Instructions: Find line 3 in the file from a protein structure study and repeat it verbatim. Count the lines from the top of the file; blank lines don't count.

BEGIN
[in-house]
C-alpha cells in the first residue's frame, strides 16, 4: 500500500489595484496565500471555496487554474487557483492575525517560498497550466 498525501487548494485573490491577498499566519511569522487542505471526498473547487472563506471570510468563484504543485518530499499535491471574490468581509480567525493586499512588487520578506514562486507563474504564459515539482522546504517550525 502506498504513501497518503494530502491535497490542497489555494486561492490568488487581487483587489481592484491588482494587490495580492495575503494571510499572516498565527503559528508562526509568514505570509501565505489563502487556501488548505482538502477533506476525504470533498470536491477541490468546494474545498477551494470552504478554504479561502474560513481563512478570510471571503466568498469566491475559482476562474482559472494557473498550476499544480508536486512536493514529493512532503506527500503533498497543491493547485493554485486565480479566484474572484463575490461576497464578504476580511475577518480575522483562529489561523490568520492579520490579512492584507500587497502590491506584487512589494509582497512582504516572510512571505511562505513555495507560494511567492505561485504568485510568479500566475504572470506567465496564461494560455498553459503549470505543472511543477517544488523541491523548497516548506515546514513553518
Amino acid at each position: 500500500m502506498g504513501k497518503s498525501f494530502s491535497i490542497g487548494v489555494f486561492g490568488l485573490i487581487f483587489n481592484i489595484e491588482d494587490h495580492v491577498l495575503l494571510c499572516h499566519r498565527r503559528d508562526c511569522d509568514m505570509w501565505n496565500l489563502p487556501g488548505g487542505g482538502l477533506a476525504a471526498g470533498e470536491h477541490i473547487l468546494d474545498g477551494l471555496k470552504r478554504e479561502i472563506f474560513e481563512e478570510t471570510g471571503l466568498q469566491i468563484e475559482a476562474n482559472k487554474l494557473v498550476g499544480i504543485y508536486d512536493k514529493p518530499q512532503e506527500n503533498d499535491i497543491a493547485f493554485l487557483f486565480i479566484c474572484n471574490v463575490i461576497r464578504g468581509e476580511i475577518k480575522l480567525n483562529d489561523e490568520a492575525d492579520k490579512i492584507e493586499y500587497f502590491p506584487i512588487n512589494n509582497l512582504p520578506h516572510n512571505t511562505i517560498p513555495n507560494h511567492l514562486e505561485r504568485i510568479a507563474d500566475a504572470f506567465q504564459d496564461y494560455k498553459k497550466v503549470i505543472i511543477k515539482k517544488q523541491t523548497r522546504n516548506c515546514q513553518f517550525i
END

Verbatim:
Amino acid at each position: 500500500m502506498g504513501k497518503s498525501f494530502s491535497i490542497g487548494v489555494f486561492g490568488l485573490i487581487f483587489n481592484i489595484e491588482d494587490h495580492v491577498l495575503l494571510c499572516h499566519r498565527r503559528d508562526c511569522d509568514m505570509w501565505n496565500l489563502p487556501g488548505g487542505g482538502l477533506a476525504a471526498g470533498e470536491h477541490i473547487l468546494d474545498g477551494l471555496k470552504r478554504e479561502i472563506f474560513e481563512e478570510t471570510g471571503l466568498q469566491i468563484e475559482a476562474n482559472k487554474l494557473v498550476g499544480i504543485y508536486d512536493k514529493p518530499q512532503e506527500n503533498d499535491i497543491a493547485f493554485l487557483f486565480i479566484c474572484n471574490v463575490i461576497r464578504g468581509e476580511i475577518k480575522l480567525n483562529d489561523e490568520a492575525d492579520k490579512i492584507e493586499y500587497f502590491p506584487i512588487n512589494n509582497l512582504p520578506h516572510n512571505t511562505i517560498p513555495n507560494h511567492l514562486e505561485r504568485i510568479a507563474d500566475a504572470f506567465q504564459d496564461y494560455k498553459k497550466v503549470i505543472i511543477k515539482k517544488q523541491t523548497r522546504n516548506c515546514q513553518f517550525i